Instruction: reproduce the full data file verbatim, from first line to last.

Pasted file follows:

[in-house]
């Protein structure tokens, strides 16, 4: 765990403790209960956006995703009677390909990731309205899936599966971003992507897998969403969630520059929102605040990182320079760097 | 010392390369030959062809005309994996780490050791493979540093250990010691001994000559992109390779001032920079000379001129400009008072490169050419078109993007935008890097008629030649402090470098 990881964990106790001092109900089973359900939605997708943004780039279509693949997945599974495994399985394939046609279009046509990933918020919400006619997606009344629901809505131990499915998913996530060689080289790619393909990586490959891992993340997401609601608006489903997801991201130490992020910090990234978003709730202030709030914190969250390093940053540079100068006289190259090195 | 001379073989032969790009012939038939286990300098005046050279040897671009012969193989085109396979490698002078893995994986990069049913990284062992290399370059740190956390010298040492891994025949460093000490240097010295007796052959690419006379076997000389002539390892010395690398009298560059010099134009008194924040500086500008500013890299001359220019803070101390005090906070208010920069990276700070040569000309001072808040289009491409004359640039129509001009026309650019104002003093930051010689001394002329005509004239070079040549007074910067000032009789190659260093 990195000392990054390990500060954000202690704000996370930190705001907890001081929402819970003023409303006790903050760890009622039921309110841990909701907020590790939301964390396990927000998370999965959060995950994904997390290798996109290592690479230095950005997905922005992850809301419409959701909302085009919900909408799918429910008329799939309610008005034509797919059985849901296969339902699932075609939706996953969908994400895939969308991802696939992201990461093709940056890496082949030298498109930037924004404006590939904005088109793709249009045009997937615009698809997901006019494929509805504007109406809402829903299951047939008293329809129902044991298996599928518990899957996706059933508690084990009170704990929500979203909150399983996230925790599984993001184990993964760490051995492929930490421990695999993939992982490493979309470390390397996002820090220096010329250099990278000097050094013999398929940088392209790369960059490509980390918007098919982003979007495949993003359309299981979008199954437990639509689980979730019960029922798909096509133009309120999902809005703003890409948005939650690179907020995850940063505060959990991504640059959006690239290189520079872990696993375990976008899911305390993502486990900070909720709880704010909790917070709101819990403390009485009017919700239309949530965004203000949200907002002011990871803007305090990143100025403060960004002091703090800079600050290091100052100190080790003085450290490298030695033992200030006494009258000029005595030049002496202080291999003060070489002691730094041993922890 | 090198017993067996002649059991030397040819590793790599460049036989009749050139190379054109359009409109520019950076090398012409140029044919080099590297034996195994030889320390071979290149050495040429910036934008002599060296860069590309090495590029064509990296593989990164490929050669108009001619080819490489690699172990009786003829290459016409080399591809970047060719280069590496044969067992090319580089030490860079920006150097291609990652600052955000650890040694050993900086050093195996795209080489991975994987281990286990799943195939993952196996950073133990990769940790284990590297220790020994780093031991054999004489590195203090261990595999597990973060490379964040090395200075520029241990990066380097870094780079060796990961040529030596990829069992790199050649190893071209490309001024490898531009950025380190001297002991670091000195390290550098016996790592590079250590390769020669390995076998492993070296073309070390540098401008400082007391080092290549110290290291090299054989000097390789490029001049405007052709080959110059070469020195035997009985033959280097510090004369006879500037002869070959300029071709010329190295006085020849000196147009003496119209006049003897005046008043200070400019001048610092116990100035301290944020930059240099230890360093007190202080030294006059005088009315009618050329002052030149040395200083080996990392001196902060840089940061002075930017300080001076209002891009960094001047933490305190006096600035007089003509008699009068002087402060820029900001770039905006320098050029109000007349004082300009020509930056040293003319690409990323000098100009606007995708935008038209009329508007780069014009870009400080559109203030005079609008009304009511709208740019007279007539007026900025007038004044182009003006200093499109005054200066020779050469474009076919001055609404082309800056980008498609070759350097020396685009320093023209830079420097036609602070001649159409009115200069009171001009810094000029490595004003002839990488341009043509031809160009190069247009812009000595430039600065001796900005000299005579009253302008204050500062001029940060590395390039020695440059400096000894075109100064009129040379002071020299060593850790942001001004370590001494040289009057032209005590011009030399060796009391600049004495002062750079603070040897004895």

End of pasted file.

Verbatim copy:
[in-house]
């Protein structure tokens, strides 16, 4: 765990403790209960956006995703009677390909990731309205899936599966971003992507897998969403969630520059929102605040990182320079760097 | 010392390369030959062809005309994996780490050791493979540093250990010691001994000559992109390779001032920079000379001129400009008072490169050419078109993007935008890097008629030649402090470098 990881964990106790001092109900089973359900939605997708943004780039279509693949997945599974495994399985394939046609279009046509990933918020919400006619997606009344629901809505131990499915998913996530060689080289790619393909990586490959891992993340997401609601608006489903997801991201130490992020910090990234978003709730202030709030914190969250390093940053540079100068006289190259090195 | 001379073989032969790009012939038939286990300098005046050279040897671009012969193989085109396979490698002078893995994986990069049913990284062992290399370059740190956390010298040492891994025949460093000490240097010295007796052959690419006379076997000389002539390892010395690398009298560059010099134009008194924040500086500008500013890299001359220019803070101390005090906070208010920069990276700070040569000309001072808040289009491409004359640039129509001009026309650019104002003093930051010689001394002329005509004239070079040549007074910067000032009789190659260093 990195000392990054390990500060954000202690704000996370930190705001907890001081929402819970003023409303006790903050760890009622039921309110841990909701907020590790939301964390396990927000998370999965959060995950994904997390290798996109290592690479230095950005997905922005992850809301419409959701909302085009919900909408799918429910008329799939309610008005034509797919059985849901296969339902699932075609939706996953969908994400895939969308991802696939992201990461093709940056890496082949030298498109930037924004404006590939904005088109793709249009045009997937615009698809997901006019494929509805504007109406809402829903299951047939008293329809129902044991298996599928518990899957996706059933508690084990009170704990929500979203909150399983996230925790599984993001184990993964760490051995492929930490421990695999993939992982490493979309470390390397996002820090220096010329250099990278000097050094013999398929940088392209790369960059490509980390918007098919982003979007495949993003359309299981979008199954437990639509689980979730019960029922798909096509133009309120999902809005703003890409948005939650690179907020995850940063505060959990991504640059959006690239290189520079872990696993375990976008899911305390993502486990900070909720709880704010909790917070709101819990403390009485009017919700239309949530965004203000949200907002002011990871803007305090990143100025403060960004002091703090800079600050290091100052100190080790003085450290490298030695033992200030006494009258000029005595030049002496202080291999003060070489002691730094041993922890 | 090198017993067996002649059991030397040819590793790599460049036989009749050139190379054109359009409109520019950076090398012409140029044919080099590297034996195994030889320390071979290149050495040429910036934008002599060296860069590309090495590029064509990296593989990164490929050669108009001619080819490489690699172990009786003829290459016409080399591809970047060719280069590496044969067992090319580089030490860079920006150097291609990652600052955000650890040694050993900086050093195996795209080489991975994987281990286990799943195939993952196996950073133990990769940790284990590297220790020994780093031991054999004489590195203090261990595999597990973060490379964040090395200075520029241990990066380097870094780079060796990961040529030596990829069992790199050649190893071209490309001024490898531009950025380190001297002991670091000195390290550098016996790592590079250590390769020669390995076998492993070296073309070390540098401008400082007391080092290549110290290291090299054989000097390789490029001049405007052709080959110059070469020195035997009985033959280097510090004369006879500037002869070959300029071709010329190295006085020849000196147009003496119209006049003897005046008043200070400019001048610092116990100035301290944020930059240099230890360093007190202080030294006059005088009315009618050329002052030149040395200083080996990392001196902060840089940061002075930017300080001076209002891009960094001047933490305190006096600035007089003509008699009068002087402060820029900001770039905006320098050029109000007349004082300009020509930056040293003319690409990323000098100009606007995708935008038209009329508007780069014009870009400080559109203030005079609008009304009511709208740019007279007539007026900025007038004044182009003006200093499109005054200066020779050469474009076919001055609404082309800056980008498609070759350097020396685009320093023209830079420097036609602070001649159409009115200069009171001009810094000029490595004003002839990488341009043509031809160009190069247009812009000595430039600065001796900005000299005579009253302008204050500062001029940060590395390039020695440059400096000894075109100064009129040379002071020299060593850790942001001004370590001494040289009057032209005590011009030399060796009391600049004495002062750079603070040897004895």